Processed foods do not require COOL. A processed food item is defined as:
A retail item derived from a covered commodity that has undergone specific processing resulting in a change in the character of the covered commodity, or that has been combined with at least one other covered commodity or other substantive food component (e.g., chocolate, breading, tomato sauce), except that the addition of a component (such as water, salt, or sugar) that enhances or represents a further step in the preparation of the product for consumption, would not in itself result in a processed food item. Specific processing that results in a change in the character of the covered commodity includes cooking (e.g., frying, broiling, grilling, boiling, steaming, baking, roasting), curing (e.g., salt curing, sugar curing, drying), smoking (hot or cold), and restructuring (e.g., emulsifying and extruding). (7 C.F.R. Part 65.220)
Examples of processed food items include teriyaki flavored pork loin, roasted peanuts, breaded chicken tenders, and fruit medley.
Notably, even certain commodities that are considered to be processed food items under the COOL regulations may still require country of origin marking under the Tariff Act. For example, while roasted peanuts, pecans, and macadamia nuts are considered processed food items under the COOL regulations, under the Tariff Act, if the nuts are of foreign origin, the country of origin must be indicated to the ultimate purchaser. Another example is an item such as marinated lamb loins imported in a consumer-ready package. Such a product also would need to bear country of origin information because both CBP and Food Safety and Inspection Service (FSIS) regulations require meat imported in consumer-ready packages to be labeled with country of origin information on the package.
Recent Amendments to Muscle Cut COOL Requirements
In June 2012, and in response to complaints filed by Mexico and Canada, the World Trade Organization (WTO) ruled that U.S. COOL requirements for muscle cut meat commodities were inconsistent with U.S. obligations under the WTO Agreement on Technical Barriers to Trade. In response to the ruling, AMS amended the COOL regulations to provide consumers with more specific information about muscle cut meat from animals imported to the U.S. On May 24, 2013, AMS issued a final rule requiring COOL labels to include specific information regarding where the animal sources of the meat were born, raised, and slaughtered (78 Fed. Reg. 31367). For example, the label for meat derived from an animal born in Mexico could state: "Born in Mexico, Raised and Slaughtered in the United States." Requirements for labels for imported meat remain unchanged under the new rule (e.g., "Product of [Country X]").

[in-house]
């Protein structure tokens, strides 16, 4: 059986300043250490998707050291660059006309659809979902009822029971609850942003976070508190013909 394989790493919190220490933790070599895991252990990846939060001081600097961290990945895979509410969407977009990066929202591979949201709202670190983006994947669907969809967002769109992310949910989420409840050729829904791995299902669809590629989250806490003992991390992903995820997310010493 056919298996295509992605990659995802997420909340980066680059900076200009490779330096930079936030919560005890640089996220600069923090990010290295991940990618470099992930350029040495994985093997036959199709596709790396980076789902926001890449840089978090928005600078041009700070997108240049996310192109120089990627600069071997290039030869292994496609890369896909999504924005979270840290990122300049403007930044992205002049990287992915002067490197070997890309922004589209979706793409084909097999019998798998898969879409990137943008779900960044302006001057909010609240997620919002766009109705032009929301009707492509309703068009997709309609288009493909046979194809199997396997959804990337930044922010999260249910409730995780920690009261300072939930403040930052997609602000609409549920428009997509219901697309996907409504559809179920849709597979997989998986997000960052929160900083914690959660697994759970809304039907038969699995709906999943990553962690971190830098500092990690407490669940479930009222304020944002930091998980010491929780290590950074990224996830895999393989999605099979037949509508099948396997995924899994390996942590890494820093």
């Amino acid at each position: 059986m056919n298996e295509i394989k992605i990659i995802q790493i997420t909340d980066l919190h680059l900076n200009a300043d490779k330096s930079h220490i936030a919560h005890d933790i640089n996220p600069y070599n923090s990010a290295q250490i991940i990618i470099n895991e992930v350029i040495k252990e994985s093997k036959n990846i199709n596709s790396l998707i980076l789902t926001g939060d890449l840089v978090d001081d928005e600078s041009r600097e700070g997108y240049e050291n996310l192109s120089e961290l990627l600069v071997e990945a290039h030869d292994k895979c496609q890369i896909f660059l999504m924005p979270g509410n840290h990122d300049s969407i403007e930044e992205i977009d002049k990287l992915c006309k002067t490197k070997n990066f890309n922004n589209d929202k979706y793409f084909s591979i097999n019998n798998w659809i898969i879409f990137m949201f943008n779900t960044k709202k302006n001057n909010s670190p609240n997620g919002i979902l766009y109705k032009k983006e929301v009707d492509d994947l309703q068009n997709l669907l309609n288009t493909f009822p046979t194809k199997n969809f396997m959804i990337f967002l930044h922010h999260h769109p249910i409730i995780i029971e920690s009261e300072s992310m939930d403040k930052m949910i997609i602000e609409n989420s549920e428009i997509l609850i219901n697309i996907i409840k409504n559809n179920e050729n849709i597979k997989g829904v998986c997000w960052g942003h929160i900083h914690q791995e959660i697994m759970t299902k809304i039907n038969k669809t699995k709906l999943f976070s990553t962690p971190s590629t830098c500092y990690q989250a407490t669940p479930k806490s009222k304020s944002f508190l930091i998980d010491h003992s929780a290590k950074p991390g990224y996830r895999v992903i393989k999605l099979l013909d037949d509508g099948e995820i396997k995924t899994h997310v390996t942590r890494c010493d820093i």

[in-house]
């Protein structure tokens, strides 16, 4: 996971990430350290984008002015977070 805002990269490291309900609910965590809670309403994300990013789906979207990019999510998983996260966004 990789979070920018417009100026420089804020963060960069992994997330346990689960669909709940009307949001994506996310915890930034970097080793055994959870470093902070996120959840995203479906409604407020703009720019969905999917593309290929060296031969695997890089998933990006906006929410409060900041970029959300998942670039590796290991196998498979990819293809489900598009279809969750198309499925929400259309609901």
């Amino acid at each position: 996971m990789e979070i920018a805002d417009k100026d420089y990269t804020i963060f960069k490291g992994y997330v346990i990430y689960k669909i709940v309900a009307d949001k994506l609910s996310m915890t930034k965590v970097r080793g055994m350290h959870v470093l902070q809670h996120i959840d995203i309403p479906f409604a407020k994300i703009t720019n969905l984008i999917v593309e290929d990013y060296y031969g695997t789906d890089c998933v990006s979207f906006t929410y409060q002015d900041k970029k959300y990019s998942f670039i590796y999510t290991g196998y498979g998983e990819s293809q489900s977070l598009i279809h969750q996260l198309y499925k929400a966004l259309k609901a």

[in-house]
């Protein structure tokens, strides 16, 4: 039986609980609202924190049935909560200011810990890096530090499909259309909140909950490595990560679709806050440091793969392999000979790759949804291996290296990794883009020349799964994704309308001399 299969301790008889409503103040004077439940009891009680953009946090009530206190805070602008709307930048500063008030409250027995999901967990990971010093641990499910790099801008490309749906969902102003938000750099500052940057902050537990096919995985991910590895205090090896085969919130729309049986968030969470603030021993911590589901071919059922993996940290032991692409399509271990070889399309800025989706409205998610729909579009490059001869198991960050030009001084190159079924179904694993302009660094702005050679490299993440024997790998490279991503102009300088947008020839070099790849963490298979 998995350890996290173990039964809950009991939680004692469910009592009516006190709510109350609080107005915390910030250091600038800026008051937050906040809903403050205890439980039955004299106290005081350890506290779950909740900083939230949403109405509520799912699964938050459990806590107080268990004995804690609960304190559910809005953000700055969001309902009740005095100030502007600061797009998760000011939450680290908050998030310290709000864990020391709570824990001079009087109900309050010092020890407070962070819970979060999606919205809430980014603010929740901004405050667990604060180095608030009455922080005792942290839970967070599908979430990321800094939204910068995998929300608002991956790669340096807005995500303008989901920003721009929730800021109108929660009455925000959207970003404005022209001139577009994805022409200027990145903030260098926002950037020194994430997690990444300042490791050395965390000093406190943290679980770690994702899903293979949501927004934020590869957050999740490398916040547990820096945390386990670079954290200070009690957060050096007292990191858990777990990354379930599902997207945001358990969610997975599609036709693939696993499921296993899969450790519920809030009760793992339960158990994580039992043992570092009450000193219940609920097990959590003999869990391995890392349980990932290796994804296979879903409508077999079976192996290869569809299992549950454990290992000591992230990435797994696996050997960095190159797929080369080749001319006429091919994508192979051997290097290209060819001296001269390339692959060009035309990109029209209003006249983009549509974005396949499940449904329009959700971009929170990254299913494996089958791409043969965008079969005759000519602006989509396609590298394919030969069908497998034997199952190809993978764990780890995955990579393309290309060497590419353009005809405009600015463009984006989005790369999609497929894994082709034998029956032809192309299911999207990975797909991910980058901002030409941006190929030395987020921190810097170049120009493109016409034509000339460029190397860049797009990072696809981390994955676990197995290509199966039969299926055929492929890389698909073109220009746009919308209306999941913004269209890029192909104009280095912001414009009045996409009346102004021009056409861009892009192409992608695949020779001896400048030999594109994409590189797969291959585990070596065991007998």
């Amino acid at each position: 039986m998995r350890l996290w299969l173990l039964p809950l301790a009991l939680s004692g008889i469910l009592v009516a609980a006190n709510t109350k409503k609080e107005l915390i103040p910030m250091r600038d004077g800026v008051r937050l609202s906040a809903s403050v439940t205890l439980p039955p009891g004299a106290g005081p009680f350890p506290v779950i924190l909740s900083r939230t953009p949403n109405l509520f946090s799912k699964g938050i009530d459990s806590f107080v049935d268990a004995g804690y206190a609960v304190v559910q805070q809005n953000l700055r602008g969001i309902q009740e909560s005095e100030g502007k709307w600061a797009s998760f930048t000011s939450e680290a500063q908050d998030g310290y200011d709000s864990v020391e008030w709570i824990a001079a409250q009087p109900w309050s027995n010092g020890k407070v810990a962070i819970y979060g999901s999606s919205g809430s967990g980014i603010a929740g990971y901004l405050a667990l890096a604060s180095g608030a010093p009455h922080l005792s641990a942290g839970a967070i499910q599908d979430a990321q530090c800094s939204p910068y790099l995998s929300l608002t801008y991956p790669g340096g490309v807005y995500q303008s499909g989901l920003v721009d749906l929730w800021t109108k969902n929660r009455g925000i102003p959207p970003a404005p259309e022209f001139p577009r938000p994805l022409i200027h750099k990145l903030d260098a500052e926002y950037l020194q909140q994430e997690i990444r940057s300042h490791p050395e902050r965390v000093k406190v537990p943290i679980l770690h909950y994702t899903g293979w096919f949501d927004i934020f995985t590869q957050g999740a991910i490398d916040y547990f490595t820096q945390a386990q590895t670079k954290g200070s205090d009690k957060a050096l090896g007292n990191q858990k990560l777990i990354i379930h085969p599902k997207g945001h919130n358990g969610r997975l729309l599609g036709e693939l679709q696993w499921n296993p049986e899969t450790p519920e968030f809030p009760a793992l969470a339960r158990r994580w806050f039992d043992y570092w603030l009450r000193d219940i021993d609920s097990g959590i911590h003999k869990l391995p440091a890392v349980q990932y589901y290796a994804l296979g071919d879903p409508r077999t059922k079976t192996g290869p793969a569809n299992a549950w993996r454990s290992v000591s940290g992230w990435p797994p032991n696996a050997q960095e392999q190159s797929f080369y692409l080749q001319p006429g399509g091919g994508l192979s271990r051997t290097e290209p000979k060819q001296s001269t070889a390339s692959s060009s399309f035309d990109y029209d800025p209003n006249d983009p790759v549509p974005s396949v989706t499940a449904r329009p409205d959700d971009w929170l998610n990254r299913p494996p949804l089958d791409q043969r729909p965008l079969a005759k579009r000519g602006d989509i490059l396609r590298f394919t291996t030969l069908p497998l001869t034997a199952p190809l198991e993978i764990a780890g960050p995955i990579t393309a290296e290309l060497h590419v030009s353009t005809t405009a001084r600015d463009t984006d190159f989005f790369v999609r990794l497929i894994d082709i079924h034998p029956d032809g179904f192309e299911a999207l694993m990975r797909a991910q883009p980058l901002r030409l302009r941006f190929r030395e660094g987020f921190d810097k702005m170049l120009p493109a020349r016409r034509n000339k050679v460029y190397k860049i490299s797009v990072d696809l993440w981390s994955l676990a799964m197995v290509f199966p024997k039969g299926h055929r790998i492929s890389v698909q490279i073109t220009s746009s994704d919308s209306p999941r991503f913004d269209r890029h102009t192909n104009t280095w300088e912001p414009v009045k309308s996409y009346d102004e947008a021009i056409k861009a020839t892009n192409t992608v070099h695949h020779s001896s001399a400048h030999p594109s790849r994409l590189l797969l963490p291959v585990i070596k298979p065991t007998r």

Prior to implementation of the May 2013 final rule, industry had been permitted to affix a single label to meat from two or more countries of origin, provided that the meat was processed on the same day in the same slaughterhouse. This practice was called "commingling." The May 2013 final rule eliminated the practice of commingling and imposed the more detailed labeling requirement described above.
General Labeling Requirements
COOL regulations give retailers a number of options for marking commodities, including via placards, signs, labels, stickers, bands, twist ties, and pin tags. The regulations do not prescribe a specific font size, typeface, color, or location for country of origin markings, but declarations must be legible and must appear in a conspicuous location. Bulk containers used at the retail level may contain a covered commodity from more than one country of origin provided that all possible countries of origin are listed.
The declaration of the country of origin of a product may take the form of a statement such as "Product of USA," "Produce of the USA," or "Grown in Mexico," or it may take the form of a check box provided it is in conformance with other federal labeling laws.
Domestic and imported perishable agricultural commodities, peanuts, pecans, macadamia nuts, and ginseng may use state, regional, or locality label designations in lieu of country of origin labeling.
With respect to country abbreviations, only those abbreviations approved for use by CBP, such as "U.K." for "The United Kingdom of Great Britain and Northern Ireland," "Luxemb" for Luxembourg, and "U.S. or USA" for the "United States of America," may be used.
AMS has published a user-friendly labeling guide for industry, complete with specific examples of appropriate COOL language. Particularly because the May 2013 regulatory amendments have been in effect for over six months now, it is crucial for affected entities to familiarize themselves with the updated COOL requirements and to develop appropriate compliance strategies.